I totally fail to recognise the independence movement that Kevin McKenna describes in his opening paragraphs. Once again, he embraces the cosy consensus of the British media with an eagerness that is curious in one who, in other aspects of his analysis, demonstrates that he is well able to break free of the ill-informed prejudice and intellectual indolence which characterises the larger part of mainstream journalists’ commentary on Scottish politics.
The fallacy that McKenna picks up and runs with on this occasion is the notion that England was “held up for contempt and revulsion” by any significant part of the Yes movement during the first referendum campaign. Allied to this is the calumny that independence supporters claimed the attitudes and values of people in Scotland were somehow superior to those of people in England. To this, Kevin McKenna has appended the casually insulting idea that Scotland’s distinctive political culture developed only as a reaction to the political culture prevailing in the rest of the UK.
The reality is that any “contempt and revulsion” was reserved, not for England, but for the neo-liberal ideology, austerity fetishism, corruption and incompetence that pervades the British political establishment.
Nobody ever claimed that Scotland was “holding itself to a much more virtuous model of humanity”. As I wrote just a week before the vote in 2014,
Independence is self-evidently right in and of itself. It is, after all, the normal status of a nation. But independence is not a solution to any problems in and of itself. It is merely the gateway to being able to address Scotland’s problems in our own way and according to the needs and priorities of Scotland’s people – the people who call Scotland home.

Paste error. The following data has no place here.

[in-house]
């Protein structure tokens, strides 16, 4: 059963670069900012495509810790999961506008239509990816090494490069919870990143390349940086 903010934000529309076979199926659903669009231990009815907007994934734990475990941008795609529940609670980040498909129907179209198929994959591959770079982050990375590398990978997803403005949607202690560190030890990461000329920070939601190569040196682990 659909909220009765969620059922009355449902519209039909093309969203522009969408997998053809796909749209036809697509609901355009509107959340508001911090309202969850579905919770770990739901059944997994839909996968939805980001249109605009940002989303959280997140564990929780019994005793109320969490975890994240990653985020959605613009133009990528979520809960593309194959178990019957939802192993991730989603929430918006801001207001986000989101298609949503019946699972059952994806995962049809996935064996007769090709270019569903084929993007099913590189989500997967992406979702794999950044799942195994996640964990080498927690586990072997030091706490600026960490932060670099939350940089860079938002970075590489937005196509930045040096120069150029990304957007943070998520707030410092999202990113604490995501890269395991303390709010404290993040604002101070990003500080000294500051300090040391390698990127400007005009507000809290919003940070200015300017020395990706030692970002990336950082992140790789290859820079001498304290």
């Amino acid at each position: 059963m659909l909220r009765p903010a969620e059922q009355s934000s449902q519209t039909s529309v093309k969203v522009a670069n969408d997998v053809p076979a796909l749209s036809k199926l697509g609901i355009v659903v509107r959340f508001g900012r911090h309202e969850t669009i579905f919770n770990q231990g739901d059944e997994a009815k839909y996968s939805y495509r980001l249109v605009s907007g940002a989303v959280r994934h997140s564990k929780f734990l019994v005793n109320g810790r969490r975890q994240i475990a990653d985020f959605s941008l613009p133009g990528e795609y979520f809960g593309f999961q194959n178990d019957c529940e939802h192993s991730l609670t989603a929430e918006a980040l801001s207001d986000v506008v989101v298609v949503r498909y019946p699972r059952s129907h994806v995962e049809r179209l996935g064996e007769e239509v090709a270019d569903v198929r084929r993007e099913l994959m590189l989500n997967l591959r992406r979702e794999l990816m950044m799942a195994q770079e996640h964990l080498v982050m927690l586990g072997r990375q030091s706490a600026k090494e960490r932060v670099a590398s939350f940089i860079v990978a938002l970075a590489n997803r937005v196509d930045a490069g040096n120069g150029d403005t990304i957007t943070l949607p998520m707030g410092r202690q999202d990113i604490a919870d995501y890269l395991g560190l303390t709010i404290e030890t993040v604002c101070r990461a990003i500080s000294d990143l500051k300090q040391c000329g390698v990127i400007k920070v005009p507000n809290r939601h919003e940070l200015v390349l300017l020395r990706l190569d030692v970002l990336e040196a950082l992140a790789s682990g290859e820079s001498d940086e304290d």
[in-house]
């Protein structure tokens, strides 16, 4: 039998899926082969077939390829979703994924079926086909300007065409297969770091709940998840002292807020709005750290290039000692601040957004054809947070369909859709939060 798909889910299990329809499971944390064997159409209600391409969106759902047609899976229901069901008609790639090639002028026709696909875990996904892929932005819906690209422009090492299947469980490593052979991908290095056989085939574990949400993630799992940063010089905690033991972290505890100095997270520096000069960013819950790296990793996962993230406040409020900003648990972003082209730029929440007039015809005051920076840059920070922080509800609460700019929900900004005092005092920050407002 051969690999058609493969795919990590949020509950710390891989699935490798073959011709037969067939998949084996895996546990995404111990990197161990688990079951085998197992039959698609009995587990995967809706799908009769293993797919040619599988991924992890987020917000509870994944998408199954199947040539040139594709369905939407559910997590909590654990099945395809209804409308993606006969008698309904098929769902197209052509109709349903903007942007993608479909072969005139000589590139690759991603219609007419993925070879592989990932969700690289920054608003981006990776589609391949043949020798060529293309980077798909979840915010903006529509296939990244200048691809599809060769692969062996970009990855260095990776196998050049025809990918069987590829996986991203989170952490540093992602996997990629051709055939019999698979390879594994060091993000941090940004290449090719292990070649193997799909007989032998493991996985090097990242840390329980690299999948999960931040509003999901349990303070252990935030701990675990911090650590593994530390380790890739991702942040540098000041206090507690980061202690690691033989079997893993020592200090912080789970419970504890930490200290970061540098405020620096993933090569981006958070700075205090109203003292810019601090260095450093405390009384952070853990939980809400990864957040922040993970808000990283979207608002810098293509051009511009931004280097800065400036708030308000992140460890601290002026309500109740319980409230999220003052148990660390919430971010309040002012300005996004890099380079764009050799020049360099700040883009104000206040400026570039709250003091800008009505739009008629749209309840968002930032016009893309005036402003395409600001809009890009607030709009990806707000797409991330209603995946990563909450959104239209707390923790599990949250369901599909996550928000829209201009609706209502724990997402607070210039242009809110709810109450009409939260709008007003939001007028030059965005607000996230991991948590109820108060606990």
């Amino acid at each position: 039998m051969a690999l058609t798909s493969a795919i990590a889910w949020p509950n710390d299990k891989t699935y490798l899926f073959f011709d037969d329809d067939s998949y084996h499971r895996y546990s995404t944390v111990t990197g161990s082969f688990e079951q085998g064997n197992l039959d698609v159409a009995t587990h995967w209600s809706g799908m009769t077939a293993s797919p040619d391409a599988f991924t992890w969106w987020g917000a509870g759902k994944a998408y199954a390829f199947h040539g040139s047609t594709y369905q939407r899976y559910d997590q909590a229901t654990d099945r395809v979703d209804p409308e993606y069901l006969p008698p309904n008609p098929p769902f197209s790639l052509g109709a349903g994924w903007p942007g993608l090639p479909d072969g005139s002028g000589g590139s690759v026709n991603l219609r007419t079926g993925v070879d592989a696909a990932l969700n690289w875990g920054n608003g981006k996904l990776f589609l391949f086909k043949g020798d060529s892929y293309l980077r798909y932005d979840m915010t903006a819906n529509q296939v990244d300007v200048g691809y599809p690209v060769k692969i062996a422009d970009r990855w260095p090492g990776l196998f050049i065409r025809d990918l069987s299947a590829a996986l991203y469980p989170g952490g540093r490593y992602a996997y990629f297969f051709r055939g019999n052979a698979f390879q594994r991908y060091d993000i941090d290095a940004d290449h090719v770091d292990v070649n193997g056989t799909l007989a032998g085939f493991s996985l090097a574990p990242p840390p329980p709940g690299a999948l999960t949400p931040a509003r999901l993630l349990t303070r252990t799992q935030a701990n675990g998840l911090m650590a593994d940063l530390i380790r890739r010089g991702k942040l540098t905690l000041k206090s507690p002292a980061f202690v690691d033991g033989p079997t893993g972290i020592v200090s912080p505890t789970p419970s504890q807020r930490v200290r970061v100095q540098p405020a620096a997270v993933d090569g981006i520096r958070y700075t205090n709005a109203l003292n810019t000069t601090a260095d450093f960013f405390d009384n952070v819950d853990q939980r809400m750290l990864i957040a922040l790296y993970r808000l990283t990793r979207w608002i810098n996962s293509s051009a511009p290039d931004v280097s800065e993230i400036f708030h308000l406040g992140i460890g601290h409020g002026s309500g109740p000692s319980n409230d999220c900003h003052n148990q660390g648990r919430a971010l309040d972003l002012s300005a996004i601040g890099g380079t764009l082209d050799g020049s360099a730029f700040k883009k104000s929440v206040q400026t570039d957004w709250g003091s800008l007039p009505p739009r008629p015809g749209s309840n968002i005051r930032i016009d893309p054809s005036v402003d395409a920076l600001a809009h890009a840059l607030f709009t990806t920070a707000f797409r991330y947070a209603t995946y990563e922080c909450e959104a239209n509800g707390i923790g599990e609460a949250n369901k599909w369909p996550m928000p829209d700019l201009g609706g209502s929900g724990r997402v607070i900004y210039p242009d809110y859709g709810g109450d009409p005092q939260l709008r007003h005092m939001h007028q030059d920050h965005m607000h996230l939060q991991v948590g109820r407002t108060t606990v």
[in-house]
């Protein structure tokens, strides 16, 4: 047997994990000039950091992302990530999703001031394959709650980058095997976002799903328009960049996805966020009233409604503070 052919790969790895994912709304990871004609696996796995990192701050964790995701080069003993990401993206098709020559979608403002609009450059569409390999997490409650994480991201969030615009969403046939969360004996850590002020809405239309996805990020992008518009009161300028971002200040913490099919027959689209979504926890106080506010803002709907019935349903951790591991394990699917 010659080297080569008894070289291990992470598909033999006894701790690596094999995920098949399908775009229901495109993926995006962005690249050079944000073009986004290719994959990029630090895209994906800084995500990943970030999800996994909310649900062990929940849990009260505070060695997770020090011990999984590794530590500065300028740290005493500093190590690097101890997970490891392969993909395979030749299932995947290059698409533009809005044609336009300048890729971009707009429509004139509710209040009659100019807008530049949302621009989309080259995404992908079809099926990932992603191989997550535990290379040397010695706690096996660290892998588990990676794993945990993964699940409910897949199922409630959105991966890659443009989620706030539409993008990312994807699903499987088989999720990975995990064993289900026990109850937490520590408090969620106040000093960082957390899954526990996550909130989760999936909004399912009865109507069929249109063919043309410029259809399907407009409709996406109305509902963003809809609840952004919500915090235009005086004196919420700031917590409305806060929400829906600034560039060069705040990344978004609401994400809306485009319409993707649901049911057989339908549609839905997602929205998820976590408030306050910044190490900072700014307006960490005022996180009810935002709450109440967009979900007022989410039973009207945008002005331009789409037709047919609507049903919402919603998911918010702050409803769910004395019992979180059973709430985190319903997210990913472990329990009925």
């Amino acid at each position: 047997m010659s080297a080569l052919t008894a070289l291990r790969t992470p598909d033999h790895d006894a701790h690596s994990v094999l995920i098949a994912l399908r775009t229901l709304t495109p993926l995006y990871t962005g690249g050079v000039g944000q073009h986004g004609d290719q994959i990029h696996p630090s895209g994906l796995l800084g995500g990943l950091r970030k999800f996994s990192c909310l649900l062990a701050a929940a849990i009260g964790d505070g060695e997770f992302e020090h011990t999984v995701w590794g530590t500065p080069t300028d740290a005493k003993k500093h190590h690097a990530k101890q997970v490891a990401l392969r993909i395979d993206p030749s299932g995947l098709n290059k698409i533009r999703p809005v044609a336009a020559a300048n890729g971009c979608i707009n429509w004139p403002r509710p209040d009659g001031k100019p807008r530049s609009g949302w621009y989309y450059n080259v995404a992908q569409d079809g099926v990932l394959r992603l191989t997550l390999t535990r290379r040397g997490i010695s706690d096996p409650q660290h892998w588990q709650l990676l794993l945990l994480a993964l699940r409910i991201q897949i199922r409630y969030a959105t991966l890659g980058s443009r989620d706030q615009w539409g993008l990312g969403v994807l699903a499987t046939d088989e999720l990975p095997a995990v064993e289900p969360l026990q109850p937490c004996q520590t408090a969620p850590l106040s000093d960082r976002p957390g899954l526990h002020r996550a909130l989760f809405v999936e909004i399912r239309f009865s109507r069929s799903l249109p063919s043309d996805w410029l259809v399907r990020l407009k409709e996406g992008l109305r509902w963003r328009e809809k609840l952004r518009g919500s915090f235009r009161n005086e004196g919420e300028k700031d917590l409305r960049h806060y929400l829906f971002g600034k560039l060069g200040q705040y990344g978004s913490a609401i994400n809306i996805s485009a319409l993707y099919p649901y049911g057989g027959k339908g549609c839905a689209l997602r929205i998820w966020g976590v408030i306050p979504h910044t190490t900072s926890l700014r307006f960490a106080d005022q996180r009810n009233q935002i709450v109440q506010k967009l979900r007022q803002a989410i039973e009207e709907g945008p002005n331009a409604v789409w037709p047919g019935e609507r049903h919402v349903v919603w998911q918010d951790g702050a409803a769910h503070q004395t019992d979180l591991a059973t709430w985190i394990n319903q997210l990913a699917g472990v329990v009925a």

Those needs and priorities are not significantly different from those of people in the rest of the UK. Our attitudes and values are much the same. But the deeply ingrained political culture of the British state is such that those attitudes and values are all but totally excluded from the process of formulating public policy. The needs and priorities of people are not addressed. They are subordinated to political expediency and an overarching economic imperative.
By virtue of its separate democratic institutions and processes, Scotland has developed a distinctive political culture in the sense that, at least relative to the British state, the attitudes and values of people find more effective expression and their needs and priorities are therefore better addressed.
Some might say that these are nit-picking points. Especially those who feel that, despite his susceptibility to the cosy consensus of the mainstream media, Kevin McKenna arrives at the correct conclusions. But if the final stage in Scotland’s journey to independence is to be driven to any extent by the contrast between political cultures and the visions for the future that they engender, then it is surely important to understand the nature of those political cultures.
It is important to understand that we aspire to bring our government home and begin the task of addressing Scotland’s problems in our own way and according to the needs and priorities of ALL Scotland’s people, not because we assert that our attitudes and values are superior, but because we refuse to accept that they are inferior.Views: 2782
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